Shows & Panels
- The 2014 Big Picture on Cyber Security
- AFCEA Answers
- Ask the CIO
- Building the Hybrid Cloud
- Connected Government: How to Build and Procure Network Services for the Future
- Continuing Diagnostics and Mitigation: Discussion of Progress and Next Steps
- Federal Executive Forum
- Federal Tech Talk
- The Future of Government Data Centers
- The Future of IT: How CIOs Can Enable the Service-Oriented Enterprise
- The Intersection: Where Technology Meets Transformation
- Maximizing ROI Through Data Center Consolidation
- Moving to the Cloud. What's the best approach for me
- Navigating Tough Choices in Government Cloud Computing
- The New Generation of Database
- Satellite Communications: Acquiring SATCOM in Tight Times
- Targeting Advanced Threats: Proven Methods from Detection through Remediation
- Transformative Technology: Desktop Virtualization in Government
- The Truth About IT Opex and Software Defined Networking
- Value of Health IT
- Air Traffic Management Transformation Report
- Cloud First Report
- General Dynamics IT Enterprise Center
- Gov Cloud Minute
- Government in Technology Series
- Homeland Security Cybersecurity Market Report
- National Cybersecurity Awareness Month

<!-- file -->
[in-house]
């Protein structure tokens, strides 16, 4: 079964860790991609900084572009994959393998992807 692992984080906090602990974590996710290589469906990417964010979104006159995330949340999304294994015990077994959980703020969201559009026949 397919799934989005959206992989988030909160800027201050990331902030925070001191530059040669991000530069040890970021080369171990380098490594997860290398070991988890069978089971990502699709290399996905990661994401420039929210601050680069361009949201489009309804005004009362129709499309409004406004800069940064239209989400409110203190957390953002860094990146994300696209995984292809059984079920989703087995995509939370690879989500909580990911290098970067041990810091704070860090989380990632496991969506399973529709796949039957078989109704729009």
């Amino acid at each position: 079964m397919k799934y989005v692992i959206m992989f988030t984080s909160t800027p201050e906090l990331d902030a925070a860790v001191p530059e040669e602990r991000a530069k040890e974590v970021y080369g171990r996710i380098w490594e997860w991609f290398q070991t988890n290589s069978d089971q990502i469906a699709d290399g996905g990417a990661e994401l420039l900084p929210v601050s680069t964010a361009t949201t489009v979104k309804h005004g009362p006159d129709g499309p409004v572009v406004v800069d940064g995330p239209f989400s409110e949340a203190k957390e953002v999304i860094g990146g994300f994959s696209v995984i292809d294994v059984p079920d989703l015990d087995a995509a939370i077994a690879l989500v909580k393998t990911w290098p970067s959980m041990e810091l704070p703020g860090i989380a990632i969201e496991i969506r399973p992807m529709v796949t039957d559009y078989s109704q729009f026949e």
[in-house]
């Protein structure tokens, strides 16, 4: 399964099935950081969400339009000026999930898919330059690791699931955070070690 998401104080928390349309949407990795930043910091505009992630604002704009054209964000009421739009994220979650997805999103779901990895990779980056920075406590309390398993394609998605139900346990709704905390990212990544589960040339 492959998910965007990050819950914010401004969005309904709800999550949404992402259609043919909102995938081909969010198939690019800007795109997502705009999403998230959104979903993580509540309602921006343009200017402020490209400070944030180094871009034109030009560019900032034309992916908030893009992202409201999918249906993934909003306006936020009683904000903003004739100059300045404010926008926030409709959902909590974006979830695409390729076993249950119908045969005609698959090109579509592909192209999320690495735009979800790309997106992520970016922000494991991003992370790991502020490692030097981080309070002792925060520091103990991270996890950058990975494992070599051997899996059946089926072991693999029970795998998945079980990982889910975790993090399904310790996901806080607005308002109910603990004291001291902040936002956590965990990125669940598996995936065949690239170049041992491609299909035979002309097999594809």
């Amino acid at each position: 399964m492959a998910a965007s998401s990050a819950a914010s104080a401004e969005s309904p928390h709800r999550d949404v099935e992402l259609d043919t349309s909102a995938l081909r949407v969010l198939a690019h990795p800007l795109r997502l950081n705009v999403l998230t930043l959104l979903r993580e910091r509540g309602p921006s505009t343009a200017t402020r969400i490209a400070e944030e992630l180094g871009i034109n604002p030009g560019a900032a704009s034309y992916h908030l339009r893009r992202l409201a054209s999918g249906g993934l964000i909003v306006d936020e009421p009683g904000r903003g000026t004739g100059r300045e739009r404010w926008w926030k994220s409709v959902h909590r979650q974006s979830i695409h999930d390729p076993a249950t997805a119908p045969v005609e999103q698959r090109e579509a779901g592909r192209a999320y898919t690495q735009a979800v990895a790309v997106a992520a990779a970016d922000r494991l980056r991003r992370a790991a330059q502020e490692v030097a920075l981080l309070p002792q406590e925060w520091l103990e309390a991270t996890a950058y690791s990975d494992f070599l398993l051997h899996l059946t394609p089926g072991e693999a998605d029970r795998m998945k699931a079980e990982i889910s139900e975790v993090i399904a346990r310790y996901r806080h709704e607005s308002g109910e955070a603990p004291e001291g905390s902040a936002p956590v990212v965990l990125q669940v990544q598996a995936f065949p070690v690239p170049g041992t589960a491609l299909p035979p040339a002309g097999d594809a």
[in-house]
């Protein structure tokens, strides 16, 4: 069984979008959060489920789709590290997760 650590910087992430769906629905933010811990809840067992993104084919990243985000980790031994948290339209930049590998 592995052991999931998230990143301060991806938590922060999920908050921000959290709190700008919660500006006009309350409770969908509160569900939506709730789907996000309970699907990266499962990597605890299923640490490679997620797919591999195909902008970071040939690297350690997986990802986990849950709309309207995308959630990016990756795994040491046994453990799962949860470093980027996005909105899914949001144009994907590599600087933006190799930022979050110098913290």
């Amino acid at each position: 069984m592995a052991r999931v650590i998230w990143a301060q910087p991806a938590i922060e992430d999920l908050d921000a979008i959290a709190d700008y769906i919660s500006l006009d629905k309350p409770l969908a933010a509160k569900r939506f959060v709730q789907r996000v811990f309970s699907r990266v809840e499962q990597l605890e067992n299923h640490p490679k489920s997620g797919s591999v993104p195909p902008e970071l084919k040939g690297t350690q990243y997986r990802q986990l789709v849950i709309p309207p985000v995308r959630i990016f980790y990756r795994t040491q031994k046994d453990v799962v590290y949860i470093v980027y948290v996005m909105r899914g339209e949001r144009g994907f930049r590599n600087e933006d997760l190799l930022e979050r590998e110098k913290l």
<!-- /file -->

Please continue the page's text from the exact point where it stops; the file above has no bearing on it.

- Technology Insights
- The Cyber Security Report
- The Next Generation Cyber Security Experts
Shows & Panels
Senate sets vote next week on budget legislation; passage expected
Defense bill dealing with sexual assault crisis, ongoing base construction heads to Senate
The bipartisan budget deal announced this week goes a long way toward clearing up the widespread budget uncertainty that has plagued federal agencies for the last two years. But it doesn't actually set individual agency funding for next year. That's the job of the House and Senate Appropriations Committees, the leaders of whom now must write an official spending bill that spell out exactly how much each agency gets to spend next year and on what. Rep. Hal Rogers (R-Ky.), the chairman of the House committee, said Thursday he would begin work on an omnibus spending bill to fund agencies next year.
Correction: Budget Battle story
Tucked away inside the bipartisan budget deal announced with much fanfare this week is a proposal limiting the maximum level contractors can charge the government to pay the salaries of their top executives to nearly half of what it is currently. But it may not be the final word on the issue on the sticky issue of contractor compensation. the budget deal's proposed changes to taxpayer-funded contractor salaries are competing with another piece of bipartisan legislation currently before Congress. The annual Defense Authorization Act seeks to lower the compensation limit but by far less than the budget deal.
On this week's Capital Impact show, Bloomberg Government analysts participate in a roundtable discussion of the budget deal, the Volker Rule, and Bitcoin.
December 12, 2013
Budget deal trims pensions for working-age military retires, offers Pentagon budget stability